SWAT Literature Database for Peer-Reviewed Journal Articles

Title:Estimation of water yield under baseline and future climate change scenarios in Genale Watershed, Genale Dawa River Basin, Ethiopia, using SWAT model 
Authors:Negewo, T.F. and A.K. Sarma 
Journal:Journal of Hydrologic Engineering 
Volume (Issue):26(3) 
Article ID:05020051 
URL (non-DOI journals): 
Broad Application Category:hydrologic only 
Primary Application Category:climate change 
Secondary Application Category:baseflow, interflow and/or other hydrologic component analysis 
Watershed Description:54,942 km^2 Genale River, which drains portions of the Oromia, South Nations Nationalities and People, and Somali regions located in southern Ethiopia. 
Calibration Summary: 
Validation Summary: 
General Comments: 
Abstract:It is important to estimate the quantity and quality of water resources in terms of spatial and temporal variability to utilize such resources sustainably. Change in future climate conditions affects the availability of water resources by modifying the magnitude of precipitation, groundwater recharge, surface runoff, actual evapotranspiration, lateral flow, water yield, and river flows, and provokes water stress in the downstream. Local government authorities around the globe have also emphasized water resource project exploration, design, planning, and management aspects within river basins. To assist such decisions, knowledge and understanding of water yield and water balance at basin and subbasin levels are extremely important. Water yield and water balance components of the Genale Watershed of Ethiopia are analyzed using the Soil Water Assessment Tool (SWAT) model under future climate change scenarios for the understanding of water resources status and to assist decision makers in adopting a sustainable management strategy. Potential areas of high water yield were identified to recommend water resources project planning and management. For detailed analysis, 25 subbasins and 464 hydrologic response units (HRUs) were created covering the Genale River Basin, a 54,942 km2 area. The soil conservation service (SCS) curve number (CN2.mgt), available water capacity of the soil layer (SOL_AWC.sol), saturated hydraulic conductivity (SOL_K.sol), and base-flow alpha factor (days) (ALPHA_BF. gw) were the most sensitive parameters to flow. Nash-Sutcliffe efficiency (NSE) for calibration and validation period was 0.81 and 0.78, and the coefficient of determination (R2) was obtained as 0.87 and 0.85 during calibration and validation, respectively, monthly, shows satisfactory performance in both the cases. Hydrological analysis of the Genale Watershed was revealed a high potential value of water yield at Subbasin 8 and Subbasin 12 under all scenarios. The assessment was done for the whole watershed, and the variation ranges from 7 to 2,124 mm. Average values of 421.17, 543.5, and 358.1 mm were found under baseline conditions, representatives concentration path (RCP)4.5, and RCP8.5, respectively. Under bias-corrected regional climate model (RCM)-coordinated regional climate downscaling experiment (CORDEX) data, the result shows there is a decline in precipitation and an increase in future temperature under representative concentration pathways (RCP8.5) and likely reduces the future production of water yield in the basin, which shows the RCP8.5 projection is warmer than RCP4.5. Based on this estimate, the regional governmental authority can prioritize projects to solve water-related problems of the community.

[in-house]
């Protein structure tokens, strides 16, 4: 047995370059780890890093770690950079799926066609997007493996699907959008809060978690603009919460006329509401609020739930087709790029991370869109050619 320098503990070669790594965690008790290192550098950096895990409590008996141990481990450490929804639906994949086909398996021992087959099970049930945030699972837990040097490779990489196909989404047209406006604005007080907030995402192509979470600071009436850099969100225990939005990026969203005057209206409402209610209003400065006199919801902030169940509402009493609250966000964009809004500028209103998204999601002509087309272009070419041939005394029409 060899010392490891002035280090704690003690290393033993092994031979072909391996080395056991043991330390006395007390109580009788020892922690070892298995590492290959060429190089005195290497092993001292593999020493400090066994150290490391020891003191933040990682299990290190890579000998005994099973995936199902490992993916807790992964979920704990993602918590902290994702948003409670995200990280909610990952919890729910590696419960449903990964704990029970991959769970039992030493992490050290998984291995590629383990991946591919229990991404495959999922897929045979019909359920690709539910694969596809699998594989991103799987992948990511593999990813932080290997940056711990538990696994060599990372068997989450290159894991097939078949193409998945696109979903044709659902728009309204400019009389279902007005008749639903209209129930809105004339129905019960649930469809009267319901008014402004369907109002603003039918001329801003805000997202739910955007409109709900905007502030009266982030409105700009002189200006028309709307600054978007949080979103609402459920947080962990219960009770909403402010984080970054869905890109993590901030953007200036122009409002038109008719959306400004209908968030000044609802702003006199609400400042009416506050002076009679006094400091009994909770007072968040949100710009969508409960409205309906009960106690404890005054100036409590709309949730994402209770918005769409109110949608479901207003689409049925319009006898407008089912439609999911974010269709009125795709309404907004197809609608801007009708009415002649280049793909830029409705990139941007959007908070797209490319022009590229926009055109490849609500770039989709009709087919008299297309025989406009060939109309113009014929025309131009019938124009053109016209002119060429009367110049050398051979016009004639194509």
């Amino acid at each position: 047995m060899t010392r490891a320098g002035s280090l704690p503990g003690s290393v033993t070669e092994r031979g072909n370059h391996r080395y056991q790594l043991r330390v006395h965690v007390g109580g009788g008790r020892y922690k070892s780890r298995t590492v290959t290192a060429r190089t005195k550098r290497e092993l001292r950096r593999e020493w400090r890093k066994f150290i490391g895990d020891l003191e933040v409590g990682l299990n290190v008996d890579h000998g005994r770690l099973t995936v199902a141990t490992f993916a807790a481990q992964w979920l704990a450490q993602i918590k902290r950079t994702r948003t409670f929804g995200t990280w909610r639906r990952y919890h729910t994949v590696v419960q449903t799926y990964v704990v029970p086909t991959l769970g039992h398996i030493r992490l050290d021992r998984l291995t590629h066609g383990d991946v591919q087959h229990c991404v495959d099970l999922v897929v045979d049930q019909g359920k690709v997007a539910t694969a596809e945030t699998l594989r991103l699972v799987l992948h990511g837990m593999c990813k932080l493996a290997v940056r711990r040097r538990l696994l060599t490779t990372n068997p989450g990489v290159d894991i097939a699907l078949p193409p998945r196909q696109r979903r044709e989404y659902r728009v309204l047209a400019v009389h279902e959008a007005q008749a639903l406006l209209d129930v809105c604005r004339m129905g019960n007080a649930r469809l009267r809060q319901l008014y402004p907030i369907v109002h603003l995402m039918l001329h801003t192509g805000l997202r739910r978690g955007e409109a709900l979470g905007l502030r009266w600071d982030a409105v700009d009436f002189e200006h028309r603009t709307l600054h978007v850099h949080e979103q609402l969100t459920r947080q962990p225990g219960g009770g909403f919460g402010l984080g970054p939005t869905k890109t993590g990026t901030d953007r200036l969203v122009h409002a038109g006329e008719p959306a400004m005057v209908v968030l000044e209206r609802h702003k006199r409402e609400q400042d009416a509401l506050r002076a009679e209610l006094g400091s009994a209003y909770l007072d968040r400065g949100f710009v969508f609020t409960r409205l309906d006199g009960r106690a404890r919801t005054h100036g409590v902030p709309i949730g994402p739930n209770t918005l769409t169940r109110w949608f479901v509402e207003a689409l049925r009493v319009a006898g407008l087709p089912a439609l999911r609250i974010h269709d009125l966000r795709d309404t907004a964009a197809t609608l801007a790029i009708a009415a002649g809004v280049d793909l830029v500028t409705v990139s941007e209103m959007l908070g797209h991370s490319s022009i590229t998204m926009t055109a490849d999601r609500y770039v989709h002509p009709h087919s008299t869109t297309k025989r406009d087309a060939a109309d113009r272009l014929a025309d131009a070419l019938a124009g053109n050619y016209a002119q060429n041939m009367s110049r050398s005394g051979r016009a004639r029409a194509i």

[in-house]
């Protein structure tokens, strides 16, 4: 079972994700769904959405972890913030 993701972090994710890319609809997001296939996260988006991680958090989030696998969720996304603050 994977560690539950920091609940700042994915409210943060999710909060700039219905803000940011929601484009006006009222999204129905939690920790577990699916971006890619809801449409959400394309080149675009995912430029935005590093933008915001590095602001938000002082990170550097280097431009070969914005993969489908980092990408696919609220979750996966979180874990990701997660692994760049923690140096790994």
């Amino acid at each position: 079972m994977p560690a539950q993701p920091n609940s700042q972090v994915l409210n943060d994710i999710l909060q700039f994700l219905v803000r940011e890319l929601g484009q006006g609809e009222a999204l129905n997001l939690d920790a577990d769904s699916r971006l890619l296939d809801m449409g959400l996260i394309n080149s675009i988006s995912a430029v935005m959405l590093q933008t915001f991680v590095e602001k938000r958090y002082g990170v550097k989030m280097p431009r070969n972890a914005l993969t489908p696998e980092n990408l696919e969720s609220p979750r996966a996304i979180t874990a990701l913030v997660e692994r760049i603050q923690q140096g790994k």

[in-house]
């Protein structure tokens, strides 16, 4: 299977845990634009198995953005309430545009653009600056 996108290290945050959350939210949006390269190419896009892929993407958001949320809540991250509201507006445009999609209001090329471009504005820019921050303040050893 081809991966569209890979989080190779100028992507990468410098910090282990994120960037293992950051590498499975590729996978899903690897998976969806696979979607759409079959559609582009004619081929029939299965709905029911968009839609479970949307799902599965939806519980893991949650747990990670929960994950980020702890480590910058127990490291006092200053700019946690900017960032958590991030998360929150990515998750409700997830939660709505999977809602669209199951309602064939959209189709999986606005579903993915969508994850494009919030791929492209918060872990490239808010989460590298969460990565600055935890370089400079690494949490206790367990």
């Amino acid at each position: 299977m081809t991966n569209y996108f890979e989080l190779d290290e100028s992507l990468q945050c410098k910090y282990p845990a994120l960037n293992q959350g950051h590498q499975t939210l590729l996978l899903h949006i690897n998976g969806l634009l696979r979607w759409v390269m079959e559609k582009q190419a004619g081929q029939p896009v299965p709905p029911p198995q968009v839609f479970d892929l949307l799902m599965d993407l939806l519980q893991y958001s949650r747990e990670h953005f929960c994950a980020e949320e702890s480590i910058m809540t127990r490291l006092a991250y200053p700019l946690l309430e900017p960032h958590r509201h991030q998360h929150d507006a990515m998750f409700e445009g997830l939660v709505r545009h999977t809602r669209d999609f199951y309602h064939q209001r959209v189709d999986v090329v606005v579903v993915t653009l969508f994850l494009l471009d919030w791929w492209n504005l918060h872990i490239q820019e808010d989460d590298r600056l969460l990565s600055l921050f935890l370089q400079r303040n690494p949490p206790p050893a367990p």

Keywords:Water balance components; Climate; CORDEX data; Soil Water Assessment Tool (SWAT); Sensitivity analysis; SUFI-2; Calibration; Genale Watershed.